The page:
Chris agree in premise, but I would offer that Hill did way worse than most every rookie that is touted to have his kind of talent. Take away the 1st game, and the final 10 games of his season he posted 16 catches on 41 targets (39%), 163 yards, and 1 TD. Not saying he doesn’t have talent, but I think he is different from other even raw rookies in that his season was historically poor. Sanchez was bad, but that didn’t say stop Jeremy Kerley from having his best season ever, so I’m not sure Hill really has that excuse.

    I do, however, like your idea of passing on those guys in drafts and planning to go get them later. That does seem to be an intriguing idea that if done correctly could net you some nice value.

  3. Steve

    June 4, 2013 at 6:56 am

    Another thing a lot of people forget is that the Jets – Sanchez, Hill and Co. were basically operating without an Offensive Coordinator…
    Tony Sparano according to many just didn’t have a system, didn’t have proper game plan, didn’t call plays properly and didn’t make adjustments… It’s not like we’re sitting here nitpicking Norv Turner as an OC – Sparano just doesn’t belong in the same sentence at all…

    As a jets fan ppl ask me about Hill and My answer this offseason has been “I need to hear what he did this Offseason” – recently we heard he Stayed at the Jets complex, Rehabbed, worked out and worked on the new offense – THAT is what you want to hear B/C if you hear anything less from a WR that needs so much work, he’s Dead to me… Hill is ALIVE… He’s saying the right things, has an OC and a B/U QB with potential as well…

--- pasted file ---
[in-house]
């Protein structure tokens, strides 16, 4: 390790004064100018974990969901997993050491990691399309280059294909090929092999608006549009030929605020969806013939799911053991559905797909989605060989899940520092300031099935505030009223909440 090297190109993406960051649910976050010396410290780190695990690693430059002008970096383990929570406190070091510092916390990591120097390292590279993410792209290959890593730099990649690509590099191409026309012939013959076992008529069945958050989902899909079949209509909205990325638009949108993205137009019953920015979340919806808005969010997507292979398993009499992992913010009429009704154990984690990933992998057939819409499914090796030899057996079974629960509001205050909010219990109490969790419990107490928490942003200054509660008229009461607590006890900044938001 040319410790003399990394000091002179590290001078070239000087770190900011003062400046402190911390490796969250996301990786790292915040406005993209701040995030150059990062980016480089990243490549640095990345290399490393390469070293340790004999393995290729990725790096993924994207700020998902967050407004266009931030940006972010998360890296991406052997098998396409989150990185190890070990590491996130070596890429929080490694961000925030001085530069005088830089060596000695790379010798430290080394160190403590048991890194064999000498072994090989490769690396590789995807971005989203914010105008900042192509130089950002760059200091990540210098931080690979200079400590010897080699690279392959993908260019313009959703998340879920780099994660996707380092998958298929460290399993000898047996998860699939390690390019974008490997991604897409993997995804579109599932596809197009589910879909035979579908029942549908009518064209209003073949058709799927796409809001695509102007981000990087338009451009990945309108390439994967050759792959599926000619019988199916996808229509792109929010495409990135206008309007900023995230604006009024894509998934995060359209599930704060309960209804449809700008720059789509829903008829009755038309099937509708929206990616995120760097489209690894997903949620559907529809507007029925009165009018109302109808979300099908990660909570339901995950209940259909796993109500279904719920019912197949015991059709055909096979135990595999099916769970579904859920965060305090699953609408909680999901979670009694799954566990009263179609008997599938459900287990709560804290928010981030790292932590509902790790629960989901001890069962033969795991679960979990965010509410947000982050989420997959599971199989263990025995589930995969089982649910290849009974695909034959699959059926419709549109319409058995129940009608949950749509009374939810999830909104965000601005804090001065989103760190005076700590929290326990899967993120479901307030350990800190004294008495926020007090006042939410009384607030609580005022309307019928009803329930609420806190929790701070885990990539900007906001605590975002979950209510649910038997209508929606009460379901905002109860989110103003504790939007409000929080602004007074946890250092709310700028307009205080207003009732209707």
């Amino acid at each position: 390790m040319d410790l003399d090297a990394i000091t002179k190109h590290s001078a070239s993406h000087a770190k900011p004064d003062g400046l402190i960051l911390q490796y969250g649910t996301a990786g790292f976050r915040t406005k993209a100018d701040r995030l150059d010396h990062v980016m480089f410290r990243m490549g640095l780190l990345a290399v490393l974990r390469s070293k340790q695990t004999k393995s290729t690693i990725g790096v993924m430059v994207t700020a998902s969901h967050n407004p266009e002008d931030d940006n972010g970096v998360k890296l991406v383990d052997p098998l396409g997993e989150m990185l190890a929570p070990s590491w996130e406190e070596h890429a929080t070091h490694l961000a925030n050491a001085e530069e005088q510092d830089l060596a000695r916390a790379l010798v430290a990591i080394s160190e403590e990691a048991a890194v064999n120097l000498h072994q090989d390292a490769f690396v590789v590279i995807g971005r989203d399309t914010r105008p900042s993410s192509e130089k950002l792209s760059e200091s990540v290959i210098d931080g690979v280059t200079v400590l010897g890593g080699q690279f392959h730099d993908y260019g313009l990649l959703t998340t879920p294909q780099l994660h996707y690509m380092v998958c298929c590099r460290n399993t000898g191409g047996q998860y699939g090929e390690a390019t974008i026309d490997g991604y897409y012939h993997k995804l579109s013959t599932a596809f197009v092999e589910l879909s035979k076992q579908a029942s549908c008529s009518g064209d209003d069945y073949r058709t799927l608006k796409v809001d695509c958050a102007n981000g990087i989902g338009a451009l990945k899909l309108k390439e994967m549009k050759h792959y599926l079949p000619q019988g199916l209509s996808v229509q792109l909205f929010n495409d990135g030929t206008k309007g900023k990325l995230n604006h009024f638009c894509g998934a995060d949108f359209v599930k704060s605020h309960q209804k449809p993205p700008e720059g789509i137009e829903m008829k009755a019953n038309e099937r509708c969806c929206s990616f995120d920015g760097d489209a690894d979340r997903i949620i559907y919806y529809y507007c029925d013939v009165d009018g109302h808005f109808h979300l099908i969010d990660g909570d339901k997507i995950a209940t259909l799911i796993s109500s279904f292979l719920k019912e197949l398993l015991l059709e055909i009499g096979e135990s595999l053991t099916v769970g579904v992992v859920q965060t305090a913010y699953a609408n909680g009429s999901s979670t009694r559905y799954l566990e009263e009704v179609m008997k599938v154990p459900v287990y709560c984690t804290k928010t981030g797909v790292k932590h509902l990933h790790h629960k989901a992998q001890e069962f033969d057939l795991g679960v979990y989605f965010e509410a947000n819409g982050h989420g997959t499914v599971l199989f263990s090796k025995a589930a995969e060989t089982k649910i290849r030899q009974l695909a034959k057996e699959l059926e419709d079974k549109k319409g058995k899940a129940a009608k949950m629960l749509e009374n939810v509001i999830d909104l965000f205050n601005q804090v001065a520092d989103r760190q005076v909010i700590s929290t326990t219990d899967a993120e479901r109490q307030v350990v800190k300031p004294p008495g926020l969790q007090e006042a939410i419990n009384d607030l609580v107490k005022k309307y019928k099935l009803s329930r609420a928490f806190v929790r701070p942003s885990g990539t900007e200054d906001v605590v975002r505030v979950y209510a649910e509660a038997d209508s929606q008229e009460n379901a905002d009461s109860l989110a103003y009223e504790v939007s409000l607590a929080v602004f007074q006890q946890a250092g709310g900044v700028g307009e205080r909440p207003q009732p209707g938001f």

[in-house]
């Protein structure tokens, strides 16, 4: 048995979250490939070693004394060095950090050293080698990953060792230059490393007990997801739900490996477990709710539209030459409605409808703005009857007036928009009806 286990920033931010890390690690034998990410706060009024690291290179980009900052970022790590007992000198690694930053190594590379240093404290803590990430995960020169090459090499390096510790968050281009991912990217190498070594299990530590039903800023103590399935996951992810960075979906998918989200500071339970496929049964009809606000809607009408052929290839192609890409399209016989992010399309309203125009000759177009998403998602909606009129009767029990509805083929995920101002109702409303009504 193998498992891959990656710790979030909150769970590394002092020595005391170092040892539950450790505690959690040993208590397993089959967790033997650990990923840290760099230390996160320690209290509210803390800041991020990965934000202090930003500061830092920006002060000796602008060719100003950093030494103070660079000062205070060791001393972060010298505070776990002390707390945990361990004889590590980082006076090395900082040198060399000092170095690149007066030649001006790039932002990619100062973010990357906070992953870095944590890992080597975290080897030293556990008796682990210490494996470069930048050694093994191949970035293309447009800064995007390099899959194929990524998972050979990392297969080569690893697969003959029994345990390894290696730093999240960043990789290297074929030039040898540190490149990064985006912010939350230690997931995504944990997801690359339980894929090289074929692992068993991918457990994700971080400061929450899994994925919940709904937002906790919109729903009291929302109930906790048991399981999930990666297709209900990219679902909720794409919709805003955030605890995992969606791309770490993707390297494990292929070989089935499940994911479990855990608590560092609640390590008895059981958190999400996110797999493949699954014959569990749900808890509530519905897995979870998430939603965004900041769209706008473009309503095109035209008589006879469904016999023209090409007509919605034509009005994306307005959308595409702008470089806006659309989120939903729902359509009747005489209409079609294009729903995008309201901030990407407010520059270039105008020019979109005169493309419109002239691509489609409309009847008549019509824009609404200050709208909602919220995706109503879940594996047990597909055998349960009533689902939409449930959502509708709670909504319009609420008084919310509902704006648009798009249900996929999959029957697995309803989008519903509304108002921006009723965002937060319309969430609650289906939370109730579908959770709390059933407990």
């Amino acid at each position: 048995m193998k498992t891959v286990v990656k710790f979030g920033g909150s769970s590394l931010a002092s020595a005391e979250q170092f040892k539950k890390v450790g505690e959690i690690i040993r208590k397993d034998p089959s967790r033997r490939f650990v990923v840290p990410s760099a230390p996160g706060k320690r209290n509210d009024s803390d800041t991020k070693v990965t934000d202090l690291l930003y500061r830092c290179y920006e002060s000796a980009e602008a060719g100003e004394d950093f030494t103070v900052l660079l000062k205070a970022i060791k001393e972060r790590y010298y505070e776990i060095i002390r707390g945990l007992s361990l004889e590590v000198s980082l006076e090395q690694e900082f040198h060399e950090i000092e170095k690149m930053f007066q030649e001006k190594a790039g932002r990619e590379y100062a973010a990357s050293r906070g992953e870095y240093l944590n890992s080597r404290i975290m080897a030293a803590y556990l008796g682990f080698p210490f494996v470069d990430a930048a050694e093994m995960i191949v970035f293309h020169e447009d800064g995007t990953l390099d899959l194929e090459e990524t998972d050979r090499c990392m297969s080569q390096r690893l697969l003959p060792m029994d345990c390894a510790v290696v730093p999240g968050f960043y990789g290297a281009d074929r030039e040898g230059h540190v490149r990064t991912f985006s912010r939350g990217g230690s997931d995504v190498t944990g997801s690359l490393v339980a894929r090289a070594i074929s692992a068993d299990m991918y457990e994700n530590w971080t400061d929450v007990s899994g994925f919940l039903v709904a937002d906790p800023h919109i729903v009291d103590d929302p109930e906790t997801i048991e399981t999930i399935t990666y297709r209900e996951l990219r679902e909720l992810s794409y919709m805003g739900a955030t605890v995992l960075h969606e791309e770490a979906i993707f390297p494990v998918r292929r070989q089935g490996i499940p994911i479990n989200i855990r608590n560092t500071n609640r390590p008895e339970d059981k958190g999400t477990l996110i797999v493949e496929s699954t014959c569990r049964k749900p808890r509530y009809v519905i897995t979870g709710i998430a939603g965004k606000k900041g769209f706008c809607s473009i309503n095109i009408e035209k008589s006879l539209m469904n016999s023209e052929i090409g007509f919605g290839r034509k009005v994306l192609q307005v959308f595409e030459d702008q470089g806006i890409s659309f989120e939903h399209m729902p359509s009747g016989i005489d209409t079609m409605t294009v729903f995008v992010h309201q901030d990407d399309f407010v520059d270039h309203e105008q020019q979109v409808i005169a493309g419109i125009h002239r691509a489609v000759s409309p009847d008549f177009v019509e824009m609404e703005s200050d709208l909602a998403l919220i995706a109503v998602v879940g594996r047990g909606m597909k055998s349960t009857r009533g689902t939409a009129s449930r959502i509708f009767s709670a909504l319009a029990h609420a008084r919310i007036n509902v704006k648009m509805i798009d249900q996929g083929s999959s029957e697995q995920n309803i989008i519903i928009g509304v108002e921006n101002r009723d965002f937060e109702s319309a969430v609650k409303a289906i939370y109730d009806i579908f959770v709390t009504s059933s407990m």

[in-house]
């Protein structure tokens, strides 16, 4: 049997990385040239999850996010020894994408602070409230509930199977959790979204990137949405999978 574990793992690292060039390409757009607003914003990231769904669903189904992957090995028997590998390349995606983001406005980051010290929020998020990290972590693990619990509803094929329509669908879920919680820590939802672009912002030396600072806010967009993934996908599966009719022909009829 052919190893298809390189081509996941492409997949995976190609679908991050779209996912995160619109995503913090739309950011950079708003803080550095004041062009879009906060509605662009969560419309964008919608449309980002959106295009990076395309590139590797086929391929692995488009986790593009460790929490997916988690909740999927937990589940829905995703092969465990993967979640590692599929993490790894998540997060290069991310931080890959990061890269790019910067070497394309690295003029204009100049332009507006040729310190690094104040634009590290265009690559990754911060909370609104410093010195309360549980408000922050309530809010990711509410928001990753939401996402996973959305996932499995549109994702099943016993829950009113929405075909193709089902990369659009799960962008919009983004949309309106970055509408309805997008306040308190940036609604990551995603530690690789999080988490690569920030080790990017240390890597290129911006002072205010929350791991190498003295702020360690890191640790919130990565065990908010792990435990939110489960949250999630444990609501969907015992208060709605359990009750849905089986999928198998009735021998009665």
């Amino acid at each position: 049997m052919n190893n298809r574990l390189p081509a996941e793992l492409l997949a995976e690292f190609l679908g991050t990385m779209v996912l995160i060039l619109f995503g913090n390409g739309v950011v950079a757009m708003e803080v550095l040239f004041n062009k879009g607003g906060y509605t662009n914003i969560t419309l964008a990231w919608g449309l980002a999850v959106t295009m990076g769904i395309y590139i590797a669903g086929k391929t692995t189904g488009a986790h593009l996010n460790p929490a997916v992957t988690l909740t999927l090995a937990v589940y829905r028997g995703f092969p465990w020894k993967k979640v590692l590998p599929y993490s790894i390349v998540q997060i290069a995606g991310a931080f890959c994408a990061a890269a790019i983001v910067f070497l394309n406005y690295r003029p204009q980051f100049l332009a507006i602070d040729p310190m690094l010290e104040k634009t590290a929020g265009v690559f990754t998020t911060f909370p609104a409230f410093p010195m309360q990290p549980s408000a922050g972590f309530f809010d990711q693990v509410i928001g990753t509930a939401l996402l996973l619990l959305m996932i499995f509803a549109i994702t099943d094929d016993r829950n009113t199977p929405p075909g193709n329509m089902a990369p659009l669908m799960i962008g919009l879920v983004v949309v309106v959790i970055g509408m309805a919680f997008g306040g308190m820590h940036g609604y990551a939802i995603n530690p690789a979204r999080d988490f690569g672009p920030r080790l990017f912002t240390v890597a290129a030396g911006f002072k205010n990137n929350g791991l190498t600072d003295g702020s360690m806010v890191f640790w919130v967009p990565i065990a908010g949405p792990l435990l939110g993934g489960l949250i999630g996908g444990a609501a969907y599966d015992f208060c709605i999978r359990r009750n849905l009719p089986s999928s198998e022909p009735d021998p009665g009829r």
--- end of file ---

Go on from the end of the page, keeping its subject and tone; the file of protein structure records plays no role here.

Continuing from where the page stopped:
• SJ

      June 4, 2013 at 9:32 am

      I mean, do we ever really know what players do in the offseason?

      Its really just based off of track record, and rookies or second year guys dont really have one. No one hears much from A.Rodgers, AP, R.Rice, etc about their work in the offseason but always about these fringe production players trying to create buzz.

      You can hear all the hype, articles about how a guy looks good in workouts, or has studied the playbook and met with teammates and coaches, and is in the best shape of his life, so on and so on, but we dont really know.

      All the coachspeack, hype and generous news reporting is meant to make stories but its not really great at determining what Player A can do that season.